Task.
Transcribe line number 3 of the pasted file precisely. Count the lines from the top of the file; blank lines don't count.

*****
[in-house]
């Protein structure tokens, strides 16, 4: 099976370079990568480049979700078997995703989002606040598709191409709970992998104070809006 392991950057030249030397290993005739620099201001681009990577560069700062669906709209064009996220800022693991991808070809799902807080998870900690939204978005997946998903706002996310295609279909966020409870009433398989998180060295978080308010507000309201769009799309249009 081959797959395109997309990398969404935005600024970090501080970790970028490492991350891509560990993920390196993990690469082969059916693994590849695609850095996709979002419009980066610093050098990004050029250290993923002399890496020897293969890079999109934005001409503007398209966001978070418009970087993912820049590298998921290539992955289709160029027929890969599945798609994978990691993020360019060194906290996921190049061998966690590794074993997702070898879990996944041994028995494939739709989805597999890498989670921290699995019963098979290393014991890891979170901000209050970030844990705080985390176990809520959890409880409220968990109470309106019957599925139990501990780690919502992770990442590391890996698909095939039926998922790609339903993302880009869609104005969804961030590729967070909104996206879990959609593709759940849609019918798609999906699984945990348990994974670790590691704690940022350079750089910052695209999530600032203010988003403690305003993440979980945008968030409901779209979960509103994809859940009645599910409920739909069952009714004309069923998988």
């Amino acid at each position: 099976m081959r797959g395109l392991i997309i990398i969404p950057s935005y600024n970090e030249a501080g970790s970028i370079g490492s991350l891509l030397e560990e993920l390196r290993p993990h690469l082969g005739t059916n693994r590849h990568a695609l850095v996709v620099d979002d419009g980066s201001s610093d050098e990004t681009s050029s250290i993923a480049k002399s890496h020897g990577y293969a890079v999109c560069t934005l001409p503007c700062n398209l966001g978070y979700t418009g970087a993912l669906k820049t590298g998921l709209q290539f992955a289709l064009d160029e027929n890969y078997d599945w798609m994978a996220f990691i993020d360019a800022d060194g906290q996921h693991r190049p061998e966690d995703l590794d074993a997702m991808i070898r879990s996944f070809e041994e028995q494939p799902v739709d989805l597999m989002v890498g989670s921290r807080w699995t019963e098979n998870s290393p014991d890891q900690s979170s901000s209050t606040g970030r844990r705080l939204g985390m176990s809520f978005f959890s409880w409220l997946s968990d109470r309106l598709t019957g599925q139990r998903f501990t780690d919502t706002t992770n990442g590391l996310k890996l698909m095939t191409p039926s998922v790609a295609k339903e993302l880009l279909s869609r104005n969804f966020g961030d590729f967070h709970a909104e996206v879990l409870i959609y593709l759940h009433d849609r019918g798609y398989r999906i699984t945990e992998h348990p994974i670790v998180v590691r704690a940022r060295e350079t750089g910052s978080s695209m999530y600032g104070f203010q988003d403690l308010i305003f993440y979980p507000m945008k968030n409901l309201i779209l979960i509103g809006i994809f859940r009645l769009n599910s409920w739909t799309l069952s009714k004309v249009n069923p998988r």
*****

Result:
């Amino acid at each position: 099976m081959r797959g395109l392991i997309i990398i969404p950057s935005y600024n970090e030249a501080g970790s970028i370079g490492s991350l891509l030397e560990e993920l390196r290993p993990h690469l082969g005739t059916n693994r590849h990568a695609l850095v996709v620099d979002d419009g980066s201001s610093d050098e990004t681009s050029s250290i993923a480049k002399s890496h020897g990577y293969a890079v999109c560069t934005l001409p503007c700062n398209l966001g978070y979700t418009g970087a993912l669906k820049t590298g998921l709209q290539f992955a289709l064009d160029e027929n890969y078997d599945w798609m994978a996220f990691i993020d360019a800022d060194g906290q996921h693991r190049p061998e966690d995703l590794d074993a997702m991808i070898r879990s996944f070809e041994e028995q494939p799902v739709d989805l597999m989002v890498g989670s921290r807080w699995t019963e098979n998870s290393p014991d890891q900690s979170s901000s209050t606040g970030r844990r705080l939204g985390m176990s809520f978005f959890s409880w409220l997946s968990d109470r309106l598709t019957g599925q139990r998903f501990t780690d919502t706002t992770n990442g590391l996310k890996l698909m095939t191409p039926s998922v790609a295609k339903e993302l880009l279909s869609r104005n969804f966020g961030d590729f967070h709970a909104e996206v879990l409870i959609y593709l759940h009433d849609r019918g798609y398989r999906i699984t945990e992998h348990p994974i670790v998180v590691r704690a940022r060295e350079t750089g910052s978080s695209m999530y600032g104070f203010q988003d403690l308010i305003f993440y979980p507000m945008k968030n409901l309201i779209l979960i509103g809006i994809f859940r009645l769009n599910s409920w739909t799309l069952s009714k004309v249009n069923p998988r």